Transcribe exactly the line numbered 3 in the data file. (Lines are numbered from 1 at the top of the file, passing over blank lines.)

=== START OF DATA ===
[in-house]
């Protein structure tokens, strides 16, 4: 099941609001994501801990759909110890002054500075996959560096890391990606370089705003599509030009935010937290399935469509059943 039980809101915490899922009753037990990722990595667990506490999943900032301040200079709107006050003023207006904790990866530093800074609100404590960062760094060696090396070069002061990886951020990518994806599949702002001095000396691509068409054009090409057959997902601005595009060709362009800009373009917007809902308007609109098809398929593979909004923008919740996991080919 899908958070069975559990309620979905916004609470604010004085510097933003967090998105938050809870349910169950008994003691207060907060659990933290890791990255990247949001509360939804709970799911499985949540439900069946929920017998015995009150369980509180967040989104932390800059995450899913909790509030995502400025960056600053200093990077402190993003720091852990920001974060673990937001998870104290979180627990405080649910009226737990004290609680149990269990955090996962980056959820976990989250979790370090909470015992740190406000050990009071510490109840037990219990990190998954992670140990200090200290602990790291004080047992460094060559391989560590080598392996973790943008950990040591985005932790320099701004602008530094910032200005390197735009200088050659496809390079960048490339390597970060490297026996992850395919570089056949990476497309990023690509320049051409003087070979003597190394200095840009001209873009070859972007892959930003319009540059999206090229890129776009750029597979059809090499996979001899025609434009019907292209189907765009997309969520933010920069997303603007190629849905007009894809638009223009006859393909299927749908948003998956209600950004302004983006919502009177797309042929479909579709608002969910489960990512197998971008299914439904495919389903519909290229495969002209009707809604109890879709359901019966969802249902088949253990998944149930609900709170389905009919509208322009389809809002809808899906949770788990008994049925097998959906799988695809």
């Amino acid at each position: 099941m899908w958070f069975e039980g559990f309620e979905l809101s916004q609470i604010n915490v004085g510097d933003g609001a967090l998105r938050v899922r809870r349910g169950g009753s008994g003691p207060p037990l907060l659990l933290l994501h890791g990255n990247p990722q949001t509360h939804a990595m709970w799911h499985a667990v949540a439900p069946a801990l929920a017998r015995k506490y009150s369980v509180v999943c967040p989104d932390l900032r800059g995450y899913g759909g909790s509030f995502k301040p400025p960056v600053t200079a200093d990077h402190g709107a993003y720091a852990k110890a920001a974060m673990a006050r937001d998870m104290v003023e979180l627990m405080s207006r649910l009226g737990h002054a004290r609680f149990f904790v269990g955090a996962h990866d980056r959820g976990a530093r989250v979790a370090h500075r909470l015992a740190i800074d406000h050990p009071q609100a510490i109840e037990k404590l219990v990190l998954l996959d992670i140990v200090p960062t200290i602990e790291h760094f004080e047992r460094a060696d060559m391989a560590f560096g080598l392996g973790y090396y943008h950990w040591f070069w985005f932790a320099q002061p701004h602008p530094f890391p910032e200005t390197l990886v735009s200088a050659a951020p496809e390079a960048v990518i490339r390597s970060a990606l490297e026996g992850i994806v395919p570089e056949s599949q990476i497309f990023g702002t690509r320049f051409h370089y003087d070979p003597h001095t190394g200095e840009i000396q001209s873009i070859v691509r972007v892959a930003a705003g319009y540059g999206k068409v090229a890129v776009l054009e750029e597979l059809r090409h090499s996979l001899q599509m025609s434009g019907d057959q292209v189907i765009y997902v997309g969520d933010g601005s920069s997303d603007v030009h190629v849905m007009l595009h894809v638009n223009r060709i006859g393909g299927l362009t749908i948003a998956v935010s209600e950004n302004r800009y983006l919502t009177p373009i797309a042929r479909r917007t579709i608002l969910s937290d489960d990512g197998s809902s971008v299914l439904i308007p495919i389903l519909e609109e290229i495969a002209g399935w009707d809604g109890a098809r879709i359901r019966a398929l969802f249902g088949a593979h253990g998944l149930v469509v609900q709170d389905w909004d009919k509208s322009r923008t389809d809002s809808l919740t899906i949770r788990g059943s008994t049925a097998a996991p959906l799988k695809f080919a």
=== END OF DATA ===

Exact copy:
């Amino acid at each position: 099941m899908w958070f069975e039980g559990f309620e979905l809101s916004q609470i604010n915490v004085g510097d933003g609001a967090l998105r938050v899922r809870r349910g169950g009753s008994g003691p207060p037990l907060l659990l933290l994501h890791g990255n990247p990722q949001t509360h939804a990595m709970w799911h499985a667990v949540a439900p069946a801990l929920a017998r015995k506490y009150s369980v509180v999943c967040p989104d932390l900032r800059g995450y899913g759909g909790s509030f995502k301040p400025p960056v600053t200079a200093d990077h402190g709107a993003y720091a852990k110890a920001a974060m673990a006050r937001d998870m104290v003023e979180l627990m405080s207006r649910l009226g737990h002054a004290r609680f149990f904790v269990g955090a996962h990866d980056r959820g976990a530093r989250v979790a370090h500075r909470l015992a740190i800074d406000h050990p009071q609100a510490i109840e037990k404590l219990v990190l998954l996959d992670i140990v200090p960062t200290i602990e790291h760094f004080e047992r460094a060696d060559m391989a560590f560096g080598l392996g973790y090396y943008h950990w040591f070069w985005f932790a320099q002061p701004h602008p530094f890391p910032e200005t390197l990886v735009s200088a050659a951020p496809e390079a960048v990518i490339r390597s970060a990606l490297e026996g992850i994806v395919p570089e056949s599949q990476i497309f990023g702002t690509r320049f051409h370089y003087d070979p003597h001095t190394g200095e840009i000396q001209s873009i070859v691509r972007v892959a930003a705003g319009y540059g999206k068409v090229a890129v776009l054009e750029e597979l059809r090409h090499s996979l001899q599509m025609s434009g019907d057959q292209v189907i765009y997902v997309g969520d933010g601005s920069s997303d603007v030009h190629v849905m007009l595009h894809v638009n223009r060709i006859g393909g299927l362009t749908i948003a998956v935010s209600e950004n302004r800009y983006l919502t009177p373009i797309a042929r479909r917007t579709i608002l969910s937290d489960d990512g197998s809902s971008v299914l439904i308007p495919i389903l519909e609109e290229i495969a002209g399935w009707d809604g109890a098809r879709i359901r019966a398929l969802f249902g088949a593979h253990g998944l149930v469509v609900q709170d389905w909004d009919k509208s322009r923008t389809d809002s809808l919740t899906i949770r788990g059943s008994t049925a097998a996991p959906l799988k695809f080919a």